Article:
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03 December, 2018

New Data Brief: How does blended finance align to the SDGs?

New Data Brief: How does blended finance align to the SDGs?

Achieving the Sustainable Development Goals (SDGs) would create a world that is economically prosperous, environmentally secure, and socially fair. But, to achieve the SDGs in developing countries, a significant scale-up of investment is required. Blended finance is one way to mobilize additional financing for developing countries. Blended finance deals typically target two or more additional SDGs beyond Goal 17 (Partnerships for the Goals), according to our research.

However, blended finance is not a panacea for achieving all the SDGs. Blended finance deals in the Convergence database have demonstrated strongest alignment to Goal 17 (Partnerships for the Goals) and Goal 1 (No Poverty), followed by Goal 9 (Industry, Innovation, & Infrastructure), Goal 8 (Decent Work & Economic Growth), and Goal 10 (Reduced Inequalities). These goals broadly map to financial services and infrastructure, two sectors where blended finance is prominent.

Blended finance deals aligned to SGD

The largest volume of blended finance has flowed to climate change-related SDGs

The Brief focuses in on nine goals where blended finance has greater potential to scale: Goal 13 (Climate Action), Goal 7 (Affordable & Clean Energy), Goal 11 (Sustainable Communities), Goal 5 (Gender Equality), Goal 2 (Zero Hunger), Goal 3 (Good Health & Well-Being), Goal 15 (Life on Land), Goal 4 (Quality Education), and Goal 6 (Safe Water & Sanitation).

Among this sub-set of SDGs, blended finance deal flow has been greatest for Goal 11 (Sustainable Cities), followed by Goal 7 (Affordable & Clean Energy). Goal 4 (Quality Education) and Goal 6 (Safe Water & Sanitation) have had less blended finance deal flow.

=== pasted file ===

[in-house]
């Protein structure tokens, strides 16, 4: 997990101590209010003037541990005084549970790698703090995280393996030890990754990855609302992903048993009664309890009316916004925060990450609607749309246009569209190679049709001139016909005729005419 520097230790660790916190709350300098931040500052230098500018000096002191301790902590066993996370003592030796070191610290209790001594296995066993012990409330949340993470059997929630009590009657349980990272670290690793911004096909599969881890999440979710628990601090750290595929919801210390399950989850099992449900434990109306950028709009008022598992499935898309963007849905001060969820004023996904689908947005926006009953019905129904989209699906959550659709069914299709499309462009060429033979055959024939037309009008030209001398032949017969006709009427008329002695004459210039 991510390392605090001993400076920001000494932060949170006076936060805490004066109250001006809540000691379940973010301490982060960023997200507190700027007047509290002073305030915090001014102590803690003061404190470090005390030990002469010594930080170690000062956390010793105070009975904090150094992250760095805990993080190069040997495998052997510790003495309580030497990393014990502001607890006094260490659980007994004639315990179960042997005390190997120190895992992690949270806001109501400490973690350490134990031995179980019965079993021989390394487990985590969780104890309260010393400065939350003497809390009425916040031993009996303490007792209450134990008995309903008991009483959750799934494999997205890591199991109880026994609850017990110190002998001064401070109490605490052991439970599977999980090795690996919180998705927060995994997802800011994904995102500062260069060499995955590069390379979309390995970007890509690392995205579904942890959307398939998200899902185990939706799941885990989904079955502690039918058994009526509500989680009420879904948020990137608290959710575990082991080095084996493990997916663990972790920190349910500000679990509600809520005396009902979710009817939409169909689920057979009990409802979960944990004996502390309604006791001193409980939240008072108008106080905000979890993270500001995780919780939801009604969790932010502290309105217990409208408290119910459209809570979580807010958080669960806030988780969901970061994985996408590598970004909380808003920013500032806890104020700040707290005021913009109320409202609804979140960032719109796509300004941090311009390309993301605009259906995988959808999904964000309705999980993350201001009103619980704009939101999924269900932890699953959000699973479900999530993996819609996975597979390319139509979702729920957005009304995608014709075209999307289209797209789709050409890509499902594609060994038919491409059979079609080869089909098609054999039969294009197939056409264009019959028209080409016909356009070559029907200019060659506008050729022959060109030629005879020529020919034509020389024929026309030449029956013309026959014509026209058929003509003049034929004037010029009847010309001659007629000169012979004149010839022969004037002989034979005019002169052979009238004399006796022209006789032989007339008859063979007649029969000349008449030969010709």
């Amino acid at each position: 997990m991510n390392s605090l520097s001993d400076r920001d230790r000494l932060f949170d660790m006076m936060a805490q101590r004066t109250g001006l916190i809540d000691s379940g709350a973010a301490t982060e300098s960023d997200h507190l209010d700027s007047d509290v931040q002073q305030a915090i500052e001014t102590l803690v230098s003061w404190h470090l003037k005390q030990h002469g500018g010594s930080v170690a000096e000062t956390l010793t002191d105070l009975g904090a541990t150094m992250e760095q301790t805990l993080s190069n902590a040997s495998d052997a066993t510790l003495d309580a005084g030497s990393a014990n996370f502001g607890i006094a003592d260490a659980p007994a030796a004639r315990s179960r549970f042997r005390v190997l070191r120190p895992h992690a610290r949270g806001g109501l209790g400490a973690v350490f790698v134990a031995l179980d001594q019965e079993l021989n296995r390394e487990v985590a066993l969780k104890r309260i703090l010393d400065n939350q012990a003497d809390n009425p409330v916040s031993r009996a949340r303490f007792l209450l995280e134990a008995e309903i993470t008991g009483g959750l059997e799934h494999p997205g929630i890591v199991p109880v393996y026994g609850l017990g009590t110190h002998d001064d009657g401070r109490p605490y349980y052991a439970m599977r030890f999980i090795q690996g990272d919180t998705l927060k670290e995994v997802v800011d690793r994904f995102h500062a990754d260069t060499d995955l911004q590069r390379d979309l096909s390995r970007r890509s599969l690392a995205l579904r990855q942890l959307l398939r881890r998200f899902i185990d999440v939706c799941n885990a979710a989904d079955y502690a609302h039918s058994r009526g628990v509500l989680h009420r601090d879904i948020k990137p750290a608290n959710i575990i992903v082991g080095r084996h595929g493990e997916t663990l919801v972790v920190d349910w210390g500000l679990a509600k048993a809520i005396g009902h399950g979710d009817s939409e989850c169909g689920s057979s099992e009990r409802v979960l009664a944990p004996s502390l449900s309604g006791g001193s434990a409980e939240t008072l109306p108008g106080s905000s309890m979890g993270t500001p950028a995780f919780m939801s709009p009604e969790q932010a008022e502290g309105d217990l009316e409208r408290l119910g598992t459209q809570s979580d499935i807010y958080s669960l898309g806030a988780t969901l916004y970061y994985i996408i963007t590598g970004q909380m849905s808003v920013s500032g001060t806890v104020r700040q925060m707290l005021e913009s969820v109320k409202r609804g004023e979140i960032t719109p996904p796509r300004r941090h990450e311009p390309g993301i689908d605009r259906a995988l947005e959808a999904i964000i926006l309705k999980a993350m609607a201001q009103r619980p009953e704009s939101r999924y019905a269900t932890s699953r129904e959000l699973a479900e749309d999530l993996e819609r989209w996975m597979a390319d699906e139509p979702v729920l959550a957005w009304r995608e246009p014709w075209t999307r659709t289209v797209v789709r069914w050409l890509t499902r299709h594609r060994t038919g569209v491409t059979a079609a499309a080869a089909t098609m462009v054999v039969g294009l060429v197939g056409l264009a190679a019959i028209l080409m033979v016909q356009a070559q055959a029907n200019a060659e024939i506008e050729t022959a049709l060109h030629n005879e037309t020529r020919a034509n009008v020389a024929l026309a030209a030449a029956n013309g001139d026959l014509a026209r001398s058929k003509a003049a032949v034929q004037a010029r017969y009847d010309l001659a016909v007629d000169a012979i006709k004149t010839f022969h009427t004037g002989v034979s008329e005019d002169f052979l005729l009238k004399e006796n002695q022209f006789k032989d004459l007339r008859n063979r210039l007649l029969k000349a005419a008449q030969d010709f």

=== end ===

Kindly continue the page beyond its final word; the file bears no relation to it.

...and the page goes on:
The Brief also observes trends in the investment patterns of different types of blended finance investors. The public sector (i.e., development agencies, DFIs, and MDBs) has demonstrated the strongest appetite for blended finance solutions for climate change, including Goal 13 (Climate Action) and Goal 7 (Affordable & Clean Energy). More notably, private sector investors have disproportionately invested in blended finance solutions concentrated on Goal 5 (Gender Equality): 39% of investments from impact investors and 32% of investments from more traditional commercial investors.

Percentage of deals aligned to SDG by investor

More than just financing is needed to achieve the SDGs

Ultimately, this Brief is an early effort to map the alignment of blended finance activities to date to the SDGs. The majority of blended finance deals analyzed in this Brief were launched before the SDGs were established in 2015. While this analysis provides a useful indicator of where blended finance is playing an outsized role in financing the SDGs, we will have a more rigorous understanding of blended finance and the SDGs when we can analyze a larger number of blended deals that are launched following the establishment of the SDGs.

Finally, more than just financing is needed to achieve the SDGs. While blended finance can be used as a tool for mobilizing greater volumes of capital to projects aligned to the SDGs, continued emphasis must be placed on the effective design of impactful and sustainable development solutions.

Introducing our new data-driven series

The Brief is part of our new data-driven series for our members that is focused on blended finance benchmarks. Each month, Convergence will publish a Data Brief to promote the sharing of actionable data and learning among the blended finance community. Our next Brief will focus on Gender and will identify where blended finance has the potential to play an outsized role in contributing to SDG 5: Gender Equality.

Read the full Brief.

Become a member.

About the Author
Justice Johnston

As a Senior Associate, Justice is responsible for Convergence’s data and research activities, including building out Convergence’s database of historical blended finance transactions, documenting blended finance case studies, developing blended finance trends analysis and benchmarks, and coordinating webinars and workshops. Prior to joining Convergence, she worked at the MasterCard Foundation as Program Coordinator for the Financial Inclusion team. While there, Justice was responsible for contributing to new project development, managing current projects, updating project records and preparing strategic reports, as well as managing team organization and coordination. Prior to joining the Foundation, Justice was at the University of Toronto’s Munk School of Global Affairs completing her master’s thesis on Financial Inclusion and the Role of Government. She also has a variety of research and policy experience through her work at Scotiabank’s Government Communications, Policy and Research department, the G20 Research Group, and the World Wildlife Fund.

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